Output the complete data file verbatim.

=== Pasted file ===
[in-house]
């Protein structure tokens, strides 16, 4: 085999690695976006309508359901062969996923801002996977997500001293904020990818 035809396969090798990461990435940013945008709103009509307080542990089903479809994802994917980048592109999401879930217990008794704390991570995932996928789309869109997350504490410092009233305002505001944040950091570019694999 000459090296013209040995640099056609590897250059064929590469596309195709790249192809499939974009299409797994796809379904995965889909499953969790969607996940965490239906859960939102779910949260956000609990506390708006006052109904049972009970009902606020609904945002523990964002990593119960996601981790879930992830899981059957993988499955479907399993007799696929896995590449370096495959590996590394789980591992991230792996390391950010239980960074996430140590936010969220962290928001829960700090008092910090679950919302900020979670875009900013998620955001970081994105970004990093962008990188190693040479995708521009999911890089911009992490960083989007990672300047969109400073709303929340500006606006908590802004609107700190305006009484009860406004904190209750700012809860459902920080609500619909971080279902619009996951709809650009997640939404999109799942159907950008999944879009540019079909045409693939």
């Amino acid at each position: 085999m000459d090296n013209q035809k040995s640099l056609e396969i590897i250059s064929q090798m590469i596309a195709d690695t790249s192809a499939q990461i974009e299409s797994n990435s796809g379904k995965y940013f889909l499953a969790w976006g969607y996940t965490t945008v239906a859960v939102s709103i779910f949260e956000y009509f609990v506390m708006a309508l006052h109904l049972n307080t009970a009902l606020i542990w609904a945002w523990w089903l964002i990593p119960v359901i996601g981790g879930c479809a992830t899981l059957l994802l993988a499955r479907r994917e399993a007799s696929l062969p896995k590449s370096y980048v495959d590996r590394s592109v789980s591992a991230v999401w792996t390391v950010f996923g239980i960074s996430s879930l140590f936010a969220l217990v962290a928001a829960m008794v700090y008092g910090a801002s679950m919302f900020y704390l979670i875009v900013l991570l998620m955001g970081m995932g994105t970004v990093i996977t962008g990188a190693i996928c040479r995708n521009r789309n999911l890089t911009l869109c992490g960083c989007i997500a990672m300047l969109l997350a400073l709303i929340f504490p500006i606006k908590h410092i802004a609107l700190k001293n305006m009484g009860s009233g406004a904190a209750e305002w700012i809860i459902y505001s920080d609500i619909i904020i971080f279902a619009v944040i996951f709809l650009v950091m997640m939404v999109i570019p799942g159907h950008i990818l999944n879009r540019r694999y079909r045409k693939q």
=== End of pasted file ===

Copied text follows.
[in-house]
């Protein structure tokens, strides 16, 4: 085999690695976006309508359901062969996923801002996977997500001293904020990818 035809396969090798990461990435940013945008709103009509307080542990089903479809994802994917980048592109999401879930217990008794704390991570995932996928789309869109997350504490410092009233305002505001944040950091570019694999 000459090296013209040995640099056609590897250059064929590469596309195709790249192809499939974009299409797994796809379904995965889909499953969790969607996940965490239906859960939102779910949260956000609990506390708006006052109904049972009970009902606020609904945002523990964002990593119960996601981790879930992830899981059957993988499955479907399993007799696929896995590449370096495959590996590394789980591992991230792996390391950010239980960074996430140590936010969220962290928001829960700090008092910090679950919302900020979670875009900013998620955001970081994105970004990093962008990188190693040479995708521009999911890089911009992490960083989007990672300047969109400073709303929340500006606006908590802004609107700190305006009484009860406004904190209750700012809860459902920080609500619909971080279902619009996951709809650009997640939404999109799942159907950008999944879009540019079909045409693939």
């Amino acid at each position: 085999m000459d090296n013209q035809k040995s640099l056609e396969i590897i250059s064929q090798m590469i596309a195709d690695t790249s192809a499939q990461i974009e299409s797994n990435s796809g379904k995965y940013f889909l499953a969790w976006g969607y996940t965490t945008v239906a859960v939102s709103i779910f949260e956000y009509f609990v506390m708006a309508l006052h109904l049972n307080t009970a009902l606020i542990w609904a945002w523990w089903l964002i990593p119960v359901i996601g981790g879930c479809a992830t899981l059957l994802l993988a499955r479907r994917e399993a007799s696929l062969p896995k590449s370096y980048v495959d590996r590394s592109v789980s591992a991230v999401w792996t390391v950010f996923g239980i960074s996430s879930l140590f936010a969220l217990v962290a928001a829960m008794v700090y008092g910090a801002s679950m919302f900020y704390l979670i875009v900013l991570l998620m955001g970081m995932g994105t970004v990093i996977t962008g990188a190693i996928c040479r995708n521009r789309n999911l890089t911009l869109c992490g960083c989007i997500a990672m300047l969109l997350a400073l709303i929340f504490p500006i606006k908590h410092i802004a609107l700190k001293n305006m009484g009860s009233g406004a904190a209750e305002w700012i809860i459902y505001s920080d609500i619909i904020i971080f279902a619009v944040i996951f709809l650009v950091m997640m939404v999109i570019p799942g159907h950008i990818l999944n879009r540019r694999y079909r045409k693939q």